Nick Clegg was in the Today programme hot seat this morning, being grilled on the coalition Budget’s “progressive” credentials in a 15-minute interview with the veteran BBC attack-dog John Humphrys.
Humphrys taxed Clegg with “the most significant reversal of the welfare state since World War II”, and asked whether when he took over the leadership of the Liberal Democrats in 2007 he thought he would find himself co-operating to push through a Budget that “would hit the poor harder than the rich”.
Clegg did his best to refute Humphrys, saying that the measures announced in the Budget would in fact oblige the top 10 per cent to make eight times the cash contribution than the lowest-paid.
But he also said that he preferred not disappear into the “undergrowth of claims and counterclaims about the statistics of the Budget”, only to be rebuked by Humphrys, who pointed out that “we can’t lightly dismiss all the statistics, because they are what it’s about in the end”.
This opening exchange set the tone for the entire interview, with Clegg always trying to move away from details of the impact of specific measures into well-rehearsed generalities about “fairness”, “difficult decisions” and the “inherited mess”.
When Humphrys challenged the Deputy Prime Minister with the statement from the director of the Institute for Fiscal Studies (IFS) describing this Budget, minus the measures inherited from the Labour goverment, as “regressive”, Clegg floundered, attempting to say that the report did not take into account “any attempts we might make to instil fairness in future budgets”, and could thus be discounted.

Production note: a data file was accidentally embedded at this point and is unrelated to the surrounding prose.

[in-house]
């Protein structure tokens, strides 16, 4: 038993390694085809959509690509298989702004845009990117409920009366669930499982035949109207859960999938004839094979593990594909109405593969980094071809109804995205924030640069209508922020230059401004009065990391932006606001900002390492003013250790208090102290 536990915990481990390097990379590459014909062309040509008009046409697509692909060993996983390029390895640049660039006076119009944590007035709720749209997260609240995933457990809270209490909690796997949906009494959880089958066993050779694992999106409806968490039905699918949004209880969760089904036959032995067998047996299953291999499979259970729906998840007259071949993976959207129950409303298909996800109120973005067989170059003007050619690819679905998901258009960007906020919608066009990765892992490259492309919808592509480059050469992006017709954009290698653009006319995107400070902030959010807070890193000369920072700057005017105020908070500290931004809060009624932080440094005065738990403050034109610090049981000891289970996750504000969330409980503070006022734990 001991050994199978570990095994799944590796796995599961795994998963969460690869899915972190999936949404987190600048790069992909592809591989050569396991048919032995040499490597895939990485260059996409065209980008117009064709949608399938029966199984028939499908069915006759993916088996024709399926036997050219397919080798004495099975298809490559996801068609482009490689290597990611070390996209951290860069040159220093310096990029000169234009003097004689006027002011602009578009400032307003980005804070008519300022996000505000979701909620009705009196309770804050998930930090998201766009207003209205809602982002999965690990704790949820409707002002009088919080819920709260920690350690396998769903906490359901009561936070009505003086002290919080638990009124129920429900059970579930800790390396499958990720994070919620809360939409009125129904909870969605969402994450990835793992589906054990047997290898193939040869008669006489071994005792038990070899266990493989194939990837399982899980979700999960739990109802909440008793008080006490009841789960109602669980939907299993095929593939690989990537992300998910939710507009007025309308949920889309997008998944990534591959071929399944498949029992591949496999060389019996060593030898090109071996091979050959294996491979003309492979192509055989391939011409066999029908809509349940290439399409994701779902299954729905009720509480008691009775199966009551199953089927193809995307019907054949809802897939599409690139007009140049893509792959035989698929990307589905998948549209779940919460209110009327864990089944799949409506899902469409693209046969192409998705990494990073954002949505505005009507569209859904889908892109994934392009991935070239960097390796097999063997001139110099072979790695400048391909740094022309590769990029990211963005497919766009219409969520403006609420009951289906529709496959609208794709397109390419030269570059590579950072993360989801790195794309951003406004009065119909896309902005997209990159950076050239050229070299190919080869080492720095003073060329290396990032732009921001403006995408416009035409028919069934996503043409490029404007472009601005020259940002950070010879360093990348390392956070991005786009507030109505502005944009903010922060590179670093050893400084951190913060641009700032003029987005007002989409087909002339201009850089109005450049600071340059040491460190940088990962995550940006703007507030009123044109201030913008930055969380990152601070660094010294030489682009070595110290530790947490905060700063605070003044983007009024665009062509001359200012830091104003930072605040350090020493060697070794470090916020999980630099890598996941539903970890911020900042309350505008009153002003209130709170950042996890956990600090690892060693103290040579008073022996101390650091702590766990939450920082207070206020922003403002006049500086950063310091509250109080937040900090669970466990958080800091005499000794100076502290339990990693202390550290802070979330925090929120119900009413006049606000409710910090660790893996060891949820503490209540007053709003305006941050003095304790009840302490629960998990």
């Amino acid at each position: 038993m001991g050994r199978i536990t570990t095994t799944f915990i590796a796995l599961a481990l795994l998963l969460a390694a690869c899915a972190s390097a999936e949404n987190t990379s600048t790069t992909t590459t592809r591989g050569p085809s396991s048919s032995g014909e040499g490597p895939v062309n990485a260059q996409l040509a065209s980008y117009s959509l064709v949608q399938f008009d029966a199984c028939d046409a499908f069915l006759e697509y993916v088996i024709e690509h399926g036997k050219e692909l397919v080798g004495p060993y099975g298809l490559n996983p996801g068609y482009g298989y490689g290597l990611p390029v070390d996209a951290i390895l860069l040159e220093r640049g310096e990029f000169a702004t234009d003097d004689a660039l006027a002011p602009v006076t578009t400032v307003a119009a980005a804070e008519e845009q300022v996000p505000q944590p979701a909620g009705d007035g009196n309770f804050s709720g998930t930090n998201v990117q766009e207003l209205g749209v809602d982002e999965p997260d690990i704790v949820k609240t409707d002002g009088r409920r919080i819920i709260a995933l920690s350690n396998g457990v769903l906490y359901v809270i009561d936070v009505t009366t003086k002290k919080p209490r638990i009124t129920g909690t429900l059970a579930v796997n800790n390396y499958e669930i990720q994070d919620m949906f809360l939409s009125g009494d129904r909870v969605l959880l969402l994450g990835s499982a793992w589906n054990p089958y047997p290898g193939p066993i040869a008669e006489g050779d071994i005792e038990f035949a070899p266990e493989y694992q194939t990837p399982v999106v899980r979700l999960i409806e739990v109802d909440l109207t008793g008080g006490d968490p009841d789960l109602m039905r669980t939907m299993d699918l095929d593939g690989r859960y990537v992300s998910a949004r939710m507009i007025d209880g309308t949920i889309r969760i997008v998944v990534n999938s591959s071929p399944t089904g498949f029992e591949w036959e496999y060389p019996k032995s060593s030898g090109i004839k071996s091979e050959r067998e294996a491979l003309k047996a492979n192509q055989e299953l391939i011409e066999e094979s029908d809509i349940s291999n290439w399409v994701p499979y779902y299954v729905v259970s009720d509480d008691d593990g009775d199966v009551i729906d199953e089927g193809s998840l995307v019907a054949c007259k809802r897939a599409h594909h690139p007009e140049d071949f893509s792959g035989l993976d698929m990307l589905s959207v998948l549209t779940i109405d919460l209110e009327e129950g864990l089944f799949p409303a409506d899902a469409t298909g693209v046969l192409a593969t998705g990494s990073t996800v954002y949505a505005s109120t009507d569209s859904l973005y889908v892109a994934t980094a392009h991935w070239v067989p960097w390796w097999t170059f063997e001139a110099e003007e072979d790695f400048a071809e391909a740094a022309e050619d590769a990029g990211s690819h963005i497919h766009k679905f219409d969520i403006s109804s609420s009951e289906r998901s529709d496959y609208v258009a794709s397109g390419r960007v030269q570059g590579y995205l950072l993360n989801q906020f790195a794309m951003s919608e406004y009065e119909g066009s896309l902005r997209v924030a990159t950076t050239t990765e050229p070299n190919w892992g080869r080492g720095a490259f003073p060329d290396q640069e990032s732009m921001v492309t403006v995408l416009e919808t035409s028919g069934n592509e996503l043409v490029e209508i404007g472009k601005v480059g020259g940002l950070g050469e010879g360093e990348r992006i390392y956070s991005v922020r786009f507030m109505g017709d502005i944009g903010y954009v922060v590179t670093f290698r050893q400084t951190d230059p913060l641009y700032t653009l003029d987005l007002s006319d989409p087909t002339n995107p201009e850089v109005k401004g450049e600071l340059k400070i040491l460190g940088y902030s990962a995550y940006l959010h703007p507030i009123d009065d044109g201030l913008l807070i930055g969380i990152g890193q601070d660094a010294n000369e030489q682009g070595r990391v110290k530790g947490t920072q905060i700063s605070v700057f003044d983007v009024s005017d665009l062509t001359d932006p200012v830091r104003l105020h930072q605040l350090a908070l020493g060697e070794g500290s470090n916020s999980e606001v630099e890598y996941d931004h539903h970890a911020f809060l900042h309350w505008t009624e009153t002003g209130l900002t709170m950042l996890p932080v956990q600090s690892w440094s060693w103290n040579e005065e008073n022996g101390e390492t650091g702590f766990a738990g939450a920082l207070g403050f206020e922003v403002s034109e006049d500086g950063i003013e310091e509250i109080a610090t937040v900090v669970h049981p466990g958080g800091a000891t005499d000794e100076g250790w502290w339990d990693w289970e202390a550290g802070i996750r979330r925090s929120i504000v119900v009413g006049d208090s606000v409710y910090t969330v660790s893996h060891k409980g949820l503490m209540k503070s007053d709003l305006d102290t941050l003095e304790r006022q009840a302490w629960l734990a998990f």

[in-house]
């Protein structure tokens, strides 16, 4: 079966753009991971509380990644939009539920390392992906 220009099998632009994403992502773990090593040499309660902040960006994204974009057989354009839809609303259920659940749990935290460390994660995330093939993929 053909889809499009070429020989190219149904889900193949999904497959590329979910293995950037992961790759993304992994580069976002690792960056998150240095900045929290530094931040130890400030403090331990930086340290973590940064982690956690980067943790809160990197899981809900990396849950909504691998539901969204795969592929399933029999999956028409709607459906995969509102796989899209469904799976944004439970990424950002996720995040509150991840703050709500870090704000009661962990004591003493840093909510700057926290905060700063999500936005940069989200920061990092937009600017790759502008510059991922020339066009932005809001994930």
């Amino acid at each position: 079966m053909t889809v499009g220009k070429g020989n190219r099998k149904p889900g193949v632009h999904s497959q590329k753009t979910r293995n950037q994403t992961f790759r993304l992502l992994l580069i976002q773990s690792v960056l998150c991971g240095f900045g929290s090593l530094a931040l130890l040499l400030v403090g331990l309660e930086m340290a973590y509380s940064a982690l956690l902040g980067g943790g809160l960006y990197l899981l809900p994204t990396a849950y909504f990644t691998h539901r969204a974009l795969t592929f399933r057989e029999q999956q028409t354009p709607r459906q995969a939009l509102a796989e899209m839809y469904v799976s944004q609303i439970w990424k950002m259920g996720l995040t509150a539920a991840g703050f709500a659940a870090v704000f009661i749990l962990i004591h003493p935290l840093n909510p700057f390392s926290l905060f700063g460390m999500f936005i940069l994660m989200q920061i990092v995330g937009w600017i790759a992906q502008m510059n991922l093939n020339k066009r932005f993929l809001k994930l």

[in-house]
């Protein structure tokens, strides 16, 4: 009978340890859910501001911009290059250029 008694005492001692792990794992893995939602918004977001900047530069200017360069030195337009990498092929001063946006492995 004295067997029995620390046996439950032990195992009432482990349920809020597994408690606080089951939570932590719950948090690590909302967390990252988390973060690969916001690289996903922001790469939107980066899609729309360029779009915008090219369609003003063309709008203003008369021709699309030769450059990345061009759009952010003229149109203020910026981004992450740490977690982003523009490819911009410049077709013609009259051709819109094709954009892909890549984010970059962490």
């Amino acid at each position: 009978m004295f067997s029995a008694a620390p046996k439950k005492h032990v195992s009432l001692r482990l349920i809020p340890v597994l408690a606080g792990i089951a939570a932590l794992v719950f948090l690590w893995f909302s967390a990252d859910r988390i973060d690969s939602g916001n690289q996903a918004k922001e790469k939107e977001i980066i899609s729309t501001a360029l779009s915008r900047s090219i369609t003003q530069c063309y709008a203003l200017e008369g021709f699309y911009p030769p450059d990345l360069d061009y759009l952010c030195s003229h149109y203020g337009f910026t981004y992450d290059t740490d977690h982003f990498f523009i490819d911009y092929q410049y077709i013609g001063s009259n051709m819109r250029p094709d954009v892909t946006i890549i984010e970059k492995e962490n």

Gone was the smooth orator who instigated “Cleggmania” after the first televised leaders’ debate. Instead, we heard a harassed-sounding Deputy PM, who failed to defend the measures of his goverment and quibbled over the semantics of the critical IFS report.
Every time Clegg appeared to approach a valid point, as in the case of the coalition raising the minimum threshold for paying tax, Humphrys was ready with an awkward fact that made him seem out of touch with the real message. In attempting to pass off the freezing of child tax credits as “difficult decisions I wish we didn’t have to take”, Humphrys was ready with the retort “it isn’t just about difficult decisions, it’s about things you said you wouldn’t do”.
VAT was another big stumbling block for Clegg, as Humphrys pointed to the campaign poster that the Lib Dems used to attack the Tories over the issue, as well as the Lib Dem deputy leader Simon Hughes’s statement of his own opposition to the “most regressive” tax. Clegg’s response, that “no party in the general election campaign ruled out that we might have to raise VAT”, was greeted with derision from Humphrys, who exclaimed, “That is disingenuous!” only to receive an incoherent rebuttal from the under-pressure Clegg.
In extremis, Clegg resorted to the old trick of blaming the coalition’s predecessors for the measures in the austerity Budget, only to slip up again and say: “If we were to sit on our hands as the Labour government is, sorry the Labour Party is doing . . .”
Finally, confronted with Richard Grayson’s recent remark that the Liberal Democrats are now “a centre-left party that is being led from the centre-right”, Clegg responded:
I am a Liberal politician to my fingertips . . . and I think there’s something morally wrong with sitting on our hands and risking a double-dip recession.
It was the only moment in the entire interview when Clegg managed to turn an answer round to make his own point, something at which he has previously shown himself to be very adept.
The impression listeners will have taken from this interview is of a politician under strain, and failing to address the fundamental question couched so succinctly by Humphrys:
Why should the poorest 10 per cent pay anything to get us out of this mess? They’re the poorest.